Interpretative observation by Mary Washington (AKA Jasmine H.)

Life at the Textile Mills

My name is Mary Jane Washington. I am an eleven-year old textile mill worker. I was born on March 10, 1824. I am one of eight children. There are five girls and three boys in my family. I came to work in the Lowell textile factory because my family was large and we are needy. Before I became a textile mill worker, I was an ordinary kid. I liked to help my mother with housework.

Thursday - April 16, 1835

Today at the factory, my friend Rachel Lincoln passed out from all the humidity in the air. Rachel had been coughing all week and we told her to tell the company owners that she was getting sick from the poor working conditions. When the company found out what had happened to her, they told us to stay at our looms and not to help. Then they told her to go and lay down for an hour and then come back and tend to her loom. Rachel did as they said and came back in an hour. When she was at her loom, she turned to cough and her machine hit her in her head! The company owners fired her and told her she would never work at another mill because she was too careless. This astonished the other women and made them more furious about this job. Now they were about sick of it.

Friday - May 1, 1835

Today they lowered our wages and raised our hours. Now we work for 16 hours a day and the company doesn't make an effort to try to fix the atrocious working conditions. They thought we would stand for this but most of the women do not. They turned out to protest. I admired them for this but I could not protest with them. My family would suffer a great amount if I got fired. So I stayed for my family's sake. The women held a rally outside the factory and protested against this new rule. The company owners tried to hush them because they didn't want other people to hear. After a day of protesting, they realized that the company owners weren't listening to their demands so they decided to leave. Some of the girls depended on this job to support their families. Now what were they going to do?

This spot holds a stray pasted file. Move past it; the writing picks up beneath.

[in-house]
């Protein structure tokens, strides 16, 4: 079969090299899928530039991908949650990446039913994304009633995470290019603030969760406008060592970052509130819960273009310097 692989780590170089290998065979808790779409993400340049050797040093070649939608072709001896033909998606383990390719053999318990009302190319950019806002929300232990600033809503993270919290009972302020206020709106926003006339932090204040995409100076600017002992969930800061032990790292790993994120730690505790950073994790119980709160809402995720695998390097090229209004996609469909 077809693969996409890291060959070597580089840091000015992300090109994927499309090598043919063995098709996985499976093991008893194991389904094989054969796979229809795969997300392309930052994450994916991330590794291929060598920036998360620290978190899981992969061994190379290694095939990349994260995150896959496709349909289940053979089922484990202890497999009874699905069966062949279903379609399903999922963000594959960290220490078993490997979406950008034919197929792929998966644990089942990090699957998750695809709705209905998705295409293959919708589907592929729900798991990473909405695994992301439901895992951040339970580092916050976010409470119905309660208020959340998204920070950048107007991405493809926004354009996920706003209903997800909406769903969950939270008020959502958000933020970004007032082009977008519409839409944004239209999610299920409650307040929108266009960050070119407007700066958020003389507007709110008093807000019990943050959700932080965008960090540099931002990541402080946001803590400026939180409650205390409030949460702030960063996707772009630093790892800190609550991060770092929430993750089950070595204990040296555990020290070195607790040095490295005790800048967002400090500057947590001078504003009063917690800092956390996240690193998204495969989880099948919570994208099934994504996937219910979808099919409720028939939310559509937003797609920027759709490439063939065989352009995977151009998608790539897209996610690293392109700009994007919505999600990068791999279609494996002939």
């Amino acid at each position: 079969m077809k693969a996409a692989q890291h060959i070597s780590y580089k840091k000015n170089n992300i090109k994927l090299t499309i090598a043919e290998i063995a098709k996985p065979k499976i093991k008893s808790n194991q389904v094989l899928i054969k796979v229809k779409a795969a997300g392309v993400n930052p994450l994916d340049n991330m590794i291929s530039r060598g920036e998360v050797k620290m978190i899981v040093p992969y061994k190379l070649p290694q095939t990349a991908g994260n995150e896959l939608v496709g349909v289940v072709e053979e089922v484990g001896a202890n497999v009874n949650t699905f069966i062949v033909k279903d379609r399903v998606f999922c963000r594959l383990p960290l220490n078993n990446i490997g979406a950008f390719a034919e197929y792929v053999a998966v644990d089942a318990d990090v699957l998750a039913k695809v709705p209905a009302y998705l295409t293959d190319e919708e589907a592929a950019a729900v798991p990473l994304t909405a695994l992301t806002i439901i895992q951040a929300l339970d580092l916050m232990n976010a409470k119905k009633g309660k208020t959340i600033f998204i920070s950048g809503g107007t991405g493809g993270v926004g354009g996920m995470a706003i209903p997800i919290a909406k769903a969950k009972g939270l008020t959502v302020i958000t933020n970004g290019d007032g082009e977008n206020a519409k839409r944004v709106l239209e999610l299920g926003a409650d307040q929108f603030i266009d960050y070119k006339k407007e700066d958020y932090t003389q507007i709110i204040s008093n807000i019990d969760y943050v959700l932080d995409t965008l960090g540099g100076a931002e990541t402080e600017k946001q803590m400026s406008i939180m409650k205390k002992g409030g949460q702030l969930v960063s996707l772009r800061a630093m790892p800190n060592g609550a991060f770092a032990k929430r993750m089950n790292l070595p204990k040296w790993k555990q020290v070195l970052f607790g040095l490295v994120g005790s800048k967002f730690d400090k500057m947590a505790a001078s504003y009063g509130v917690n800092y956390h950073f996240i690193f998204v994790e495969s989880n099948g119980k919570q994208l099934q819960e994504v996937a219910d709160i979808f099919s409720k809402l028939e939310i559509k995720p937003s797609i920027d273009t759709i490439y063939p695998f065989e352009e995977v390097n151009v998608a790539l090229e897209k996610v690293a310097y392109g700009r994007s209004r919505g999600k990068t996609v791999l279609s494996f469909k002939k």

Friday - May 25, 1835

All of the girls are gone now and there is a new batch already here. They are happy with their job so far because they haven't seen as much of it as I have. There haven't been any changes except we are trying to convince them to open the windows during business hours. When we asked about this they told us, "No!" Because they needed moisture in the factory so the threads wouldn't break. I don't have anything else to say for right now. I only wrote because I had a free moment.

Monday - June 15, 1835

I still work daily and they aren't even making an effort to fix the poor conditions. Today I was late and the overseer promised not to tell this time out. Next time I wouldn't get off so easily. Either the company owner saw me when I was late or someone told. I didn't get into trouble but the overseer got his paycheck docked $.10. I felt badly about this but if I had said something I probably would've gotten fired. Today I also hurt my finger on the loom. A lady patched it up and I went back to work. Since I last wrote in you nothing happened.

Bye-Bye. Talk later

Friday - July 24, 1835

When I got home today, my mother told me she was expecting another youngun. Now it was going to be harder than ever and I couldn't quit my job or my family would be homeless. My little sister, which is nine years of age, started to work at the textile mill. When my sister saw what a day was like at the mill she was horrified to work there. I talked to her and told her the only reason I stayed there was so we wouldn't be homeless. The talked worked and she stayed. Nothing else happened except last week one of the ladies who works at the factory got the flu. The company didn't want to give her time off so she quit early on Wednesday, July 20. She died that night.

Got to go. Talk later.

Wednesday - September 23, 1835

I passed out today in the factory because it was really nice outside and I had on a long sleeve shirt and a long skirt. The windows were shut like always. Then I fainted. The company owners ask if I was okay. I told them I was but I asked for the rest of the day off. They said to get back to my loom. I told them NO!!! I would not. I got fired. I didn't care because I had realized there were more jobs out there. This is going to be last entry at this job.


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